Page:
Monday, June 3, 2013

Markets, gardens, and a little art

We began Saturday planning to go to the Musee d'art contemporain de la ville de Paris--which is a ridiculously long name for an art gallery, but which Veronica and I had both enjoyed on our last trips about ten years ago.  The permanent collection contains some wonderful early twentieth century painting, including some lovely Bonnards and Vuillards and Chagalls--members of the Nabis and the Fauves.  But outside the museum there was a weekly street market that we thought we'd take in first. You could get almost everything there:  vegetables, fruit, plants, seafood, flowers, hats, shawls, lots of men's socks and hats, herbs.  Some stalls specialized in potatoes; others in mushrooms.  There was an enormous vat of paella.  Nikka tells me there were ells.
The market is a theatre all its own.  It brings out everyone:  the wealthy cook and the poor woman looking for a treat; the young who are looking for an unexpected adventure, and the old looking for the comfort and friendliness of their favourite stalls.  A nun in a white habit doing her shopping was treated with the greatest respect.

Once into the museum, we found ourselves disappointed.  There was some contemporary art that made me feel I was being bullshitted.  Four poorly knitted sweaters on a wall in awkward colour work of small squares of orange, gold, red, and blue represented the seasons?  A series of photographs taken from a window, all of which involved a wooden block placed on the window ledge, sometimes a square, sometimes a cylinder with a slanted top?  The photographs weren't even particularly interesting, though the exhibit also included the awkwardly carved and painted blocks.  The point of this is that we look for particular shapes in our urban landscape?  That what we see is shaped by how it is framed?  I'm not sure these ideas go beside Bonnard's lovely painting of the cherry pie.  Which we couldn't see because the permanent collection was closed for renovation as is the whole of the Picasso Gallery--another hoped-for destination.

So we had to make up the day as we went along.  My Paris book had told me about the Viaduc des Arts that had interesting shops underneath and a long Promenade Plantee on the train trestle that had once been above it, so we got out our Paris Metro map and found our way there.  The walk is wonderful:  the path is lined with roses, trees, shrubs, and plants of every kind.  In about two weeks, the whole place will smell of roses:  I have never seen rose bushes bloom so ecstatically.  The view of the streets as we passed them was also charming.  We caught the arrival of a wedding party, for example, or some nifty architecture.  While Napoleon III decided to create some wide, straight boulevard in order to be able to move troops more quickly and prevent the throwing of up barricades, Paris  is mostly an old city with meandering, crooked streets that the buildings must simply learn to live with.  There is almost a short cut somewhere, if you look for it.  But there are also several triangle tangles that you are going to hit in just the wrong way.  So enjoy the experience.
Parisians do street life in a way that we might see a little bit of in front of Atlantis Coffee or around the lake on lovely days.  We have speculated that many Parisians live in apartments above the shops that line the streets and that perhaps the lack of space there sends them down onto the street on lovely days.  It is also possible that they are simply so happy to have sunny, slightly warm days (today the high was 17 Celsius and many Parisians were in light coats), but interestingly, you don't make small talk about weather when you don't know the language.  We watched tourists with their maps, one of which asked us for help.  We watched grandfathers kick balls around toward grandsons as a way of burning off steam.  I remember that the last time I was here it saddened me to see streets without any trees, with not even any grassy boulevards; I wondered how Parisian children played.  Now I can say that they and the people who love them take them to the nearest park.  Toys, at least on the streets, seem minimal.  A ball and a scooter are probably enough.  Parisians children engage with the trees and plants and grass around them in interesting and intense ways.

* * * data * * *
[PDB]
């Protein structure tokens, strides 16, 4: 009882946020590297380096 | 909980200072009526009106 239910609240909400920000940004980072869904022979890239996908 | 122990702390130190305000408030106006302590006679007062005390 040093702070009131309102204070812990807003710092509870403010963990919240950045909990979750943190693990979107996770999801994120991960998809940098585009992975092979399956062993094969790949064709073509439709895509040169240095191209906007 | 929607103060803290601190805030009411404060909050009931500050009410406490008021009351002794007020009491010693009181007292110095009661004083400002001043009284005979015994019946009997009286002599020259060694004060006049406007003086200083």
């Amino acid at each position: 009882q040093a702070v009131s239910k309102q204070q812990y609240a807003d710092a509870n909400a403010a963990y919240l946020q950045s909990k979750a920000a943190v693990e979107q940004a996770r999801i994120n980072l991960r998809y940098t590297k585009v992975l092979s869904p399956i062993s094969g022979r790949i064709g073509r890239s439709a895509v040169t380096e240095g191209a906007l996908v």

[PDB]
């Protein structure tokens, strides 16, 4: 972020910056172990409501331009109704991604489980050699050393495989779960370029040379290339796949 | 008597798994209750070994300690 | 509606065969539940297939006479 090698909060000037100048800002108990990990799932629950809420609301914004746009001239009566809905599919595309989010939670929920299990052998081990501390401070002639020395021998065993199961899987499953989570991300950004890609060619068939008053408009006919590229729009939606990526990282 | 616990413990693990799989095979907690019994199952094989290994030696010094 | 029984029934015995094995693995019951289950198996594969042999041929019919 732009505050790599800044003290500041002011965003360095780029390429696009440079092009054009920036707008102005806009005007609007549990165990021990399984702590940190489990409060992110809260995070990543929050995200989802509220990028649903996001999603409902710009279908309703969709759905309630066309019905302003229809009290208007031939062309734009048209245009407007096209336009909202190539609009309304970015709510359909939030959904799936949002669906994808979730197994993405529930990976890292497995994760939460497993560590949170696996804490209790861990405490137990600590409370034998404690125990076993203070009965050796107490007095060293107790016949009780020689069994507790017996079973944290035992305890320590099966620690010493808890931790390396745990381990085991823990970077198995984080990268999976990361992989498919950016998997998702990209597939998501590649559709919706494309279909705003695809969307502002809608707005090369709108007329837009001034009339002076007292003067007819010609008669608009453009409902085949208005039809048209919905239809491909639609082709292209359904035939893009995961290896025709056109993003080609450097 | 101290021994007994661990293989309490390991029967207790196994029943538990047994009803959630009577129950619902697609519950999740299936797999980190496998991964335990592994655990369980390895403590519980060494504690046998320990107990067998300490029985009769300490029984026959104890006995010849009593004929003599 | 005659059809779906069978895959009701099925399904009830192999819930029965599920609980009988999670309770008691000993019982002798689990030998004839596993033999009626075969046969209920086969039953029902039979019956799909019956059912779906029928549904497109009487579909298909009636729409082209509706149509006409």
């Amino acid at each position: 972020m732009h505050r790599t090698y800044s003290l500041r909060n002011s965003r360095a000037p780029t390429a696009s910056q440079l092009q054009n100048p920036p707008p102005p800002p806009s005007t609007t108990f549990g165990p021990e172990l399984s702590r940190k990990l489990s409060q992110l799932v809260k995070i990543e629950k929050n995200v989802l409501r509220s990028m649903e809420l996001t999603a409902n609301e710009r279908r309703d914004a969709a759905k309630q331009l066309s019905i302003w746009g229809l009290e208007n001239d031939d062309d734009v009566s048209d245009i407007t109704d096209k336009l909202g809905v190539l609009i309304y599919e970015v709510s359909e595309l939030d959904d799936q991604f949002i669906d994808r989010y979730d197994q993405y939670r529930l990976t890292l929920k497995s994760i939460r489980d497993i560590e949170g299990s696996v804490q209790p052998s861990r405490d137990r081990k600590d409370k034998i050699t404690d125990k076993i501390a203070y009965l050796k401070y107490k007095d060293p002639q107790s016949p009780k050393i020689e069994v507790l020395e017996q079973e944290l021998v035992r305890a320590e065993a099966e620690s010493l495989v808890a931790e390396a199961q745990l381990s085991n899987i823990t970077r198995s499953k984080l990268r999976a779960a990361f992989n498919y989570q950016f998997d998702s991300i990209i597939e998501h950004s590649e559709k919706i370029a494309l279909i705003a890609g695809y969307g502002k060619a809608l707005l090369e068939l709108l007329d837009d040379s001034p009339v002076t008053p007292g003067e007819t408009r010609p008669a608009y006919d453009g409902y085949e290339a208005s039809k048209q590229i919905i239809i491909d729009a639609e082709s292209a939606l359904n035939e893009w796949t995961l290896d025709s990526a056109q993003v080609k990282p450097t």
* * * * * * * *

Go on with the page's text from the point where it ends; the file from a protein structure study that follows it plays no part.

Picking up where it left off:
On our way back, we looked into the shops.  You can get your eighteenth-century paintings restored there, or bring your violin to the luthier.  There are places where you can get very twisty turning green and orange lamp shades for your chrome lights, or find just the right sink for a new kitchen.  There are also shops with supplies for artists and crafters--quilting cotton, knitting wool, cross-stitch samplers in every size and style.

We ended our day at the Jardin des Plantes while it attempted to rain, though it did not quite succeed.  We found the Alpine Garden a particularly intriguing collection, including some very old trees, some extraordinary ferns, the usual explosions of irises.

Much of the Jardin Des Plants is fairly workmanlike:  rectangular beds filled with herbs or vegetables or medicinal plants, but perhaps generations of gardeners have lavished their attentions on the Alpine Garden, which the birds have also discovered.

The next day we spent seven hours at the Pompidou, being simply blown away by both contemporary arts (sans bull shit) and art at the turn of the century.  I'll tell you about that tomorrow.  

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